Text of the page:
Republican National Committee Releases New Details About First Debate That Trump Opposed


OPINION: This article may contain commentary which reflects the author's opinion.

The Republican National Committee has unveiled details surrounding the first GOP presidential debate to be held later this year in Milwaukee, Wis., that former President Donald Trump has initially opposed.

The RNC said it would be held on Aug. 23 — a Wednesday — which is less than three months away, Breitbart News reported on Friday.

A press release from the RNC said that a second debate would be held the following day if there are too many qualifying candidates to fit in a single venue.

To qualify for the first debate, every presidential candidate must meet four specific criteria. First, they must meet the eligibility requirements to run for office. Additionally, they need to have officially declared their candidacy and filed the necessary documentation with the Federal Election Commission (FEC). And they must complete the appropriate forms provided by the FEC, identifying themselves as a candidate and “designating the candidate’s principal campaign committee.”

The candidate must also have a minimum of 40,000 unique donors contributing to their presidential campaign committee. This requirement entails obtaining a minimum of “at least 200 unique donors per state or territory in 20+ states and/or territories,” the press release added.


Candidates must also achieve at least one percent support in three national polls or, alternatively, secure one percent support in two national polls while also receiving one percent support in an early state poll. But, the poll must be deemed appropriate by the Republican National Committee (RNC).

The RNC has provided specific guidelines for qualifying polls, stipulating that the survey must involve a minimum of 800 registered likely Republican voters. The survey should employ various methodologies, ranging from online panels to phone calls, and must be structured in a manner that avoids potential bias.

Furthermore, the survey must not be affiliated with any campaign or the candidate’s committee, and it must be conducted on or after July 1. Candidates have until 48 hours prior to the debate to meet the polling requirements.

There is one additional requirement that may impact Trump more than anyone else: Each candidate must sign pledges to the Republican National Committee (RNC), committing to abstain from participating in “any non-RNC sanctioned debate” throughout the entire election season.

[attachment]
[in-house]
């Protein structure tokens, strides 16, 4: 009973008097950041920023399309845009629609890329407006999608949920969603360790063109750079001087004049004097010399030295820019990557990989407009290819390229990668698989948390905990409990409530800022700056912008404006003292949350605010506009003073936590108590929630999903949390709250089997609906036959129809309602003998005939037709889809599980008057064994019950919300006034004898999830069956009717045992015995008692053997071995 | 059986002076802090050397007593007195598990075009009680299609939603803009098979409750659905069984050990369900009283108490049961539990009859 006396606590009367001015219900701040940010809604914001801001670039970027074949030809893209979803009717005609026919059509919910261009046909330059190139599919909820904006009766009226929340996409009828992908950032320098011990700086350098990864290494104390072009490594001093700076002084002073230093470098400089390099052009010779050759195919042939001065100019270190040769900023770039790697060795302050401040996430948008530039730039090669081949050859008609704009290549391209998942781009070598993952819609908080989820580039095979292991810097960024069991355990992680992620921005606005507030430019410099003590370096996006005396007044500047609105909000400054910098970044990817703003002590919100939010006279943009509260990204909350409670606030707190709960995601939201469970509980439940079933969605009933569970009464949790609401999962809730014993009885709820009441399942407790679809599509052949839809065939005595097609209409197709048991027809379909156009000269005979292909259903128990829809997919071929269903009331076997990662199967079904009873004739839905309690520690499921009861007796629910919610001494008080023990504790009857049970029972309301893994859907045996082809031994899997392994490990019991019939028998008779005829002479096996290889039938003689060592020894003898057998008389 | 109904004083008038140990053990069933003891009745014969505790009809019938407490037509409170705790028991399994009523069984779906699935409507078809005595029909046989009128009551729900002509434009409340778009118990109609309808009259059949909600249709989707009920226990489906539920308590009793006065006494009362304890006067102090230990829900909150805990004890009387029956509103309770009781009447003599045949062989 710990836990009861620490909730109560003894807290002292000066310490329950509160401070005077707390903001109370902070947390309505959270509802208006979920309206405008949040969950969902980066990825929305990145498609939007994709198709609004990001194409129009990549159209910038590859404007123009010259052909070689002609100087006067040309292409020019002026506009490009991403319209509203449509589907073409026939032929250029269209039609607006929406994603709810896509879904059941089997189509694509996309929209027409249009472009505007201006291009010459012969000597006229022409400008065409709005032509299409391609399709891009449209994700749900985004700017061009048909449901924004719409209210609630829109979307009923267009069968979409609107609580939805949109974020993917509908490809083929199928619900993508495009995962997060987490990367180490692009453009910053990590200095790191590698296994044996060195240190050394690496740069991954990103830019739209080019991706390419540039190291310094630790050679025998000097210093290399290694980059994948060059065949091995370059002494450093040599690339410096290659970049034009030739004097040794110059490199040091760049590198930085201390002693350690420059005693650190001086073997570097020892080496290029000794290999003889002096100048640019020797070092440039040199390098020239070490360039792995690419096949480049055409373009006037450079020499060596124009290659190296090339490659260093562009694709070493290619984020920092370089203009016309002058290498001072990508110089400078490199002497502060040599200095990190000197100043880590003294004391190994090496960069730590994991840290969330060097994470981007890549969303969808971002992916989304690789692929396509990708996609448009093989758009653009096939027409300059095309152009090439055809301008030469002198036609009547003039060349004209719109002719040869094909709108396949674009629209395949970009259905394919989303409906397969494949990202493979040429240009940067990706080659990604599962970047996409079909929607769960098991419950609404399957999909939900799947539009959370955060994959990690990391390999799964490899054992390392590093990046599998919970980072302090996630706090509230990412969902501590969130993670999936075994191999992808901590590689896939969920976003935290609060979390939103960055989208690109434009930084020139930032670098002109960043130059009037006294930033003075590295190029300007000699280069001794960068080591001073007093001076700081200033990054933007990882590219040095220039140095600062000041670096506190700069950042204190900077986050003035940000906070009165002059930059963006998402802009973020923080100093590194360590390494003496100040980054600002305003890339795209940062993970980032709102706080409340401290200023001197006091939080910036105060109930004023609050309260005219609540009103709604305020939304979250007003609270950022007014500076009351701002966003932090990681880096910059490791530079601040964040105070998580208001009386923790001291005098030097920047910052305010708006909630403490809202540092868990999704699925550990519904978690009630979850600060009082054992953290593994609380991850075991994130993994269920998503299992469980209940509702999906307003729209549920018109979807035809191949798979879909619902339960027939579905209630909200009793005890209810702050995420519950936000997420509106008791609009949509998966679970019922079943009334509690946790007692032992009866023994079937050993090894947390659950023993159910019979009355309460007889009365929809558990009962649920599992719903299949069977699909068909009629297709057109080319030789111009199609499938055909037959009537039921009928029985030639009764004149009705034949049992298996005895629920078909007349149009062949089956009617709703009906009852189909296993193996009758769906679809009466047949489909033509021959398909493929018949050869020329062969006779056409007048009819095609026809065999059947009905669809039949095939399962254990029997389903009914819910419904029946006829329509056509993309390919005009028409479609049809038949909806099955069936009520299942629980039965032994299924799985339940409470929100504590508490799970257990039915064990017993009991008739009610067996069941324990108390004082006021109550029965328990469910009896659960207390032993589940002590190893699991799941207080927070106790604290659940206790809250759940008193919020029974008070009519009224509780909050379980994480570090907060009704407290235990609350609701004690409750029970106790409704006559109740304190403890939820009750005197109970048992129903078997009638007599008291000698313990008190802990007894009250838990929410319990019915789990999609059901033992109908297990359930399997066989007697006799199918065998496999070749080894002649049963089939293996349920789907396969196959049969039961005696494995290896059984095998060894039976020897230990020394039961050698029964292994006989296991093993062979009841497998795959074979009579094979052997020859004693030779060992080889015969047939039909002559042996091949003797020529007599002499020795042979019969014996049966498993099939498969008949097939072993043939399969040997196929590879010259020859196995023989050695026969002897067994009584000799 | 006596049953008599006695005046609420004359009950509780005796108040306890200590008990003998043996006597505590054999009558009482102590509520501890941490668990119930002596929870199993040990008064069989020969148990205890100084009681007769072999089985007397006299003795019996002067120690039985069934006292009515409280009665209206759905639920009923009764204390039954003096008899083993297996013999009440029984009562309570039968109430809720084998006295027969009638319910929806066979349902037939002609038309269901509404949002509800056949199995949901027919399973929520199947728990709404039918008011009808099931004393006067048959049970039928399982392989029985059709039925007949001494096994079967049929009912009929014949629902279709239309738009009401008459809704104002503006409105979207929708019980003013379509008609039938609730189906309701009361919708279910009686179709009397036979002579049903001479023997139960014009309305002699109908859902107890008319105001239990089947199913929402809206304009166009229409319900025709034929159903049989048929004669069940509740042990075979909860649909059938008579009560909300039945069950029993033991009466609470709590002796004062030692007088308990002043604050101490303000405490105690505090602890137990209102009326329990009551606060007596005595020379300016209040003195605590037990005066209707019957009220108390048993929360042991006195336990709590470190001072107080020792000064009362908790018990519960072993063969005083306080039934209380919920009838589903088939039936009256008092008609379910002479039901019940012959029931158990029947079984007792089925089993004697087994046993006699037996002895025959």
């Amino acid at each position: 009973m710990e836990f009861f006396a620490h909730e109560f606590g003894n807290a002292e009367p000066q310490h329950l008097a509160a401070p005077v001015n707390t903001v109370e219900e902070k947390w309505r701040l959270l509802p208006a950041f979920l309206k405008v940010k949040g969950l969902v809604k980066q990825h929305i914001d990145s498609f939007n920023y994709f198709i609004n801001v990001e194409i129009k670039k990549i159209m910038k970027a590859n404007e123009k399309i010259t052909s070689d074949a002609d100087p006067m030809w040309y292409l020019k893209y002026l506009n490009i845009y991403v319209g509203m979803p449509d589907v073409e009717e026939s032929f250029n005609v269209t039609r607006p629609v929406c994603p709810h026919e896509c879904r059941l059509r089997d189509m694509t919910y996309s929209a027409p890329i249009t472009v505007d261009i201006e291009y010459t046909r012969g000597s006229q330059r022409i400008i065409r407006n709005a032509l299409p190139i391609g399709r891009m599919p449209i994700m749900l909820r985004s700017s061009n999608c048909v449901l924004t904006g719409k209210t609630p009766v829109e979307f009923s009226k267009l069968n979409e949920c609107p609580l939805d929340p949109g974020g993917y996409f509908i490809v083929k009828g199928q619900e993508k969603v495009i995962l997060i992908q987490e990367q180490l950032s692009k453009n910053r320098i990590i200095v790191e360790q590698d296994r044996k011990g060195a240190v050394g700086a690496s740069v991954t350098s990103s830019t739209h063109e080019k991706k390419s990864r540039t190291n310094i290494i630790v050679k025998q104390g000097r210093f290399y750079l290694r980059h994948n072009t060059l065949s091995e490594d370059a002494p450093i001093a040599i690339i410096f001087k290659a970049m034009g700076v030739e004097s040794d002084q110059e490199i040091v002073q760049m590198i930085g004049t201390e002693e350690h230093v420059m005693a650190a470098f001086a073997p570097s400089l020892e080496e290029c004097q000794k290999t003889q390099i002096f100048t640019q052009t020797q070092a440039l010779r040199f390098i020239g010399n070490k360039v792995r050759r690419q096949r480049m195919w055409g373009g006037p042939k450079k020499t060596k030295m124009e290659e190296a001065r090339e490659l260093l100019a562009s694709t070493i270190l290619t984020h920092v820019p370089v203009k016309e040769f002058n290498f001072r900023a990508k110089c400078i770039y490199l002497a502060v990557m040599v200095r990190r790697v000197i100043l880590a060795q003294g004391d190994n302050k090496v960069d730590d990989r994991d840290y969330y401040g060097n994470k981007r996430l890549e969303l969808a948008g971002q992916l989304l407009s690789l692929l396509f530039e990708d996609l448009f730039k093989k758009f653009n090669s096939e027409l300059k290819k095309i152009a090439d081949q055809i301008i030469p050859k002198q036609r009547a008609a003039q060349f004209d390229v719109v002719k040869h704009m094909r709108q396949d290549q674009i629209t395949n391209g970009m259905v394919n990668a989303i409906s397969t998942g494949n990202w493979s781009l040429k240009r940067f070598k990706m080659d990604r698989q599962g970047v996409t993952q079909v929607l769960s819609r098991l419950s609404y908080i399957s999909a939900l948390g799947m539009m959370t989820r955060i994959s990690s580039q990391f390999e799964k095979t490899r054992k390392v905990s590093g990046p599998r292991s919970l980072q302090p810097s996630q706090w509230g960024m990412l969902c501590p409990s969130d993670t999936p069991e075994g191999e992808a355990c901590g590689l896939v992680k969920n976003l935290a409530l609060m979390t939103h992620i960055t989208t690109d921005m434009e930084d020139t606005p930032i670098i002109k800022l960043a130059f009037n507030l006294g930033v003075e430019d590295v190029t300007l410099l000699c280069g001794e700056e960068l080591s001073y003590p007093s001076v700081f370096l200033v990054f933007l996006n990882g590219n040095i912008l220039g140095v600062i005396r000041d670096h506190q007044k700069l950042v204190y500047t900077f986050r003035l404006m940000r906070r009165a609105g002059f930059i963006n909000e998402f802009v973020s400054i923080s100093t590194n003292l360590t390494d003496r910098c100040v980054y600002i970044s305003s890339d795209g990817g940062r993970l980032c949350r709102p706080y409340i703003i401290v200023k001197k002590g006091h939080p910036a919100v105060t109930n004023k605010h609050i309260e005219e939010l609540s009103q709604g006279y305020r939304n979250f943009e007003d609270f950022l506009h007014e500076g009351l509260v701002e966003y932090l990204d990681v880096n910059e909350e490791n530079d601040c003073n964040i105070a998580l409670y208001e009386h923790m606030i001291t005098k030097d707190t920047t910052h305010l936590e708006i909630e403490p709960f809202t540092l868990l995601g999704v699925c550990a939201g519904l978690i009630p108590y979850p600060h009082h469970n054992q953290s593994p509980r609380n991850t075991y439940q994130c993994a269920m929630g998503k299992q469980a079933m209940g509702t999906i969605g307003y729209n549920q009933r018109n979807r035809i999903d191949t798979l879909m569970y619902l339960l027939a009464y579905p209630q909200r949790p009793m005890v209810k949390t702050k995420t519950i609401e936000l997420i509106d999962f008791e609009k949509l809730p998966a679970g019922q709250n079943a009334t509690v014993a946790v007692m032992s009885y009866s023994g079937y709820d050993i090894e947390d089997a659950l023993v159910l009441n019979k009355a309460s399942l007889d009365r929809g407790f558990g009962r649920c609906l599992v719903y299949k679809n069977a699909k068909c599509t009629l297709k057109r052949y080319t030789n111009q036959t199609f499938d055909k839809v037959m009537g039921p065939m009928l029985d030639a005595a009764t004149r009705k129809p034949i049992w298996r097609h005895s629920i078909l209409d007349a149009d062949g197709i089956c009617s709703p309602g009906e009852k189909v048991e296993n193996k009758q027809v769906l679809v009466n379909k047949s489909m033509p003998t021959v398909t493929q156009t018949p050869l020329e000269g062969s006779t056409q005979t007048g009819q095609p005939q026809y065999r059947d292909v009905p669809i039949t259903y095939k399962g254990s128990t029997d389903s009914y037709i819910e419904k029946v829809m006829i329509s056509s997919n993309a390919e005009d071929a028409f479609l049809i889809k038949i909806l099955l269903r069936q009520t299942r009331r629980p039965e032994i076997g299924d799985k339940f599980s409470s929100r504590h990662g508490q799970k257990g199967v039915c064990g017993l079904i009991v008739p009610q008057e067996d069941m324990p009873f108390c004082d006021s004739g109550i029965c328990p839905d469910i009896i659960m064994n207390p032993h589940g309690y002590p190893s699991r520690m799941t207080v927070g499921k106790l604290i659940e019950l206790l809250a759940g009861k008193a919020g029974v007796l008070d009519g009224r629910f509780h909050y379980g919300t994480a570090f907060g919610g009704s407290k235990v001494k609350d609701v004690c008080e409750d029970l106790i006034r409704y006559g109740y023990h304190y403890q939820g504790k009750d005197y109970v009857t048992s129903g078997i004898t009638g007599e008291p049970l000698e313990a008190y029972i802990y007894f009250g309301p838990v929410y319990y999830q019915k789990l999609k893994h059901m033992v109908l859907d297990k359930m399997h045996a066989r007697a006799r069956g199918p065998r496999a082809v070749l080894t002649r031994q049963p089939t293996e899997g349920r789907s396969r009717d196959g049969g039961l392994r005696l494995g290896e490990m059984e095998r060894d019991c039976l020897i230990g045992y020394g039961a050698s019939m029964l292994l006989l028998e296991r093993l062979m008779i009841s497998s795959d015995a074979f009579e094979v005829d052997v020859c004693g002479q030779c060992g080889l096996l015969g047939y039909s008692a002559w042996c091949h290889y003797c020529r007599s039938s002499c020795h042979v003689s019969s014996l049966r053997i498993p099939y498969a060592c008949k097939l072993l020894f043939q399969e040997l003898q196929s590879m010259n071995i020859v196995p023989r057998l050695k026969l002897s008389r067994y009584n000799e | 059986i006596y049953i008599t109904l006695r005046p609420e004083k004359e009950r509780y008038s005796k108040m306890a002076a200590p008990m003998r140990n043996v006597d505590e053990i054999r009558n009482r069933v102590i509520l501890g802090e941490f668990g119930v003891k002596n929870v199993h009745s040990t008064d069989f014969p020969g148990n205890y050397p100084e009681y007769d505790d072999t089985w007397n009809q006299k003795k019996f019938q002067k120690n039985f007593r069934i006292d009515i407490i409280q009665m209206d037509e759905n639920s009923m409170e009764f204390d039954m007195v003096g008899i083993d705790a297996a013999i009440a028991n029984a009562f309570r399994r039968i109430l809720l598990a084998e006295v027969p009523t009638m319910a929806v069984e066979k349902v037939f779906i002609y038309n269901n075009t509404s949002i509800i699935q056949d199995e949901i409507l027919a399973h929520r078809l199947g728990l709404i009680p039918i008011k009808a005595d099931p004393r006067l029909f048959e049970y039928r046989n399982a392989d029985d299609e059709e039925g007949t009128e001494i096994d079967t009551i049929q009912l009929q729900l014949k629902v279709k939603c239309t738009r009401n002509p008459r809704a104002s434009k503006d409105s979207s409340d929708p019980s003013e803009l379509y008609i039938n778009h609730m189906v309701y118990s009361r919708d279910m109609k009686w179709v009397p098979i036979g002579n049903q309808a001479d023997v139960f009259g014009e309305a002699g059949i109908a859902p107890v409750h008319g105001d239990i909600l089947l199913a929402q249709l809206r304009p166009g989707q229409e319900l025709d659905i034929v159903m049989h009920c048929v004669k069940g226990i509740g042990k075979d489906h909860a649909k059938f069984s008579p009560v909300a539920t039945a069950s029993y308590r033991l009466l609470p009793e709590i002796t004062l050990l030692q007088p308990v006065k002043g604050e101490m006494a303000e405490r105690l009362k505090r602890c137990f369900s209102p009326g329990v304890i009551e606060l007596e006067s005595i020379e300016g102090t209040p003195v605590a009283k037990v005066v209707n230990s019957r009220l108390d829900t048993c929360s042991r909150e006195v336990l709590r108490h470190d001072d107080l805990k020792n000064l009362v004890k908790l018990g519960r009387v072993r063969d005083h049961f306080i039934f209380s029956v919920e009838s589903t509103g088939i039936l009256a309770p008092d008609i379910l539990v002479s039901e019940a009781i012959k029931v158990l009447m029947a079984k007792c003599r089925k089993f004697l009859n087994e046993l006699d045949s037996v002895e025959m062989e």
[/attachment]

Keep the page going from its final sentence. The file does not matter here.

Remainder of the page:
In April, Trump threatened to skip the RNC’s debates and hinted that he may create his own forum.

“I see that everybody is talking about the Republican Debates, but nobody got my approval, or the approval of the Trump Campaign, before announcing them,” he wrote on Truth Social at the time.


“When you’re leading by seemingly insurmountable numbers, and you have hostile Networks with angry, TRUMP & MAGA hating anchors asking the ‘questions,’ why subject yourself to being libeled and abused? Also, the Second Debate is being held at the Reagan Library, the Chairman of which is, amazingly, Fred Ryan, Publisher of The Washington Post. NO!” he added.

At a subsequent campaign event in New Hampshire soon afterward, he displayed a slideshow of his polling numbers compared to other GOP candidates and said of the proposed debates: “Why would you do that?”

“The emerging spat is a preview of the potential tension that could lie ahead as the Republican National Committee works to oversee an open, competitive primary process while Trump aims to establish himself as the undisputed leader of the party who doesn’t need to engage in such traditions,” The Associated Press reported.

“It’s an echo of his previous campaigns when he often dangled the potential of skipping debates — and sometimes followed through with the threat,” the AP added.

RNC Chairwoman Ronna McDaniel was asked about Trump’s boycott threat in an interview on Fox News.

“I talk to President Trump all the time,” McDaniel said. “We’ve talked to all the potential candidates. We’ve let them know the schedule. We’ve announced the debates.”

“But every campaign and every candidate is going to have to make a decision,” she added. “He’s going to have to make that decision. I think he’ll do it.”

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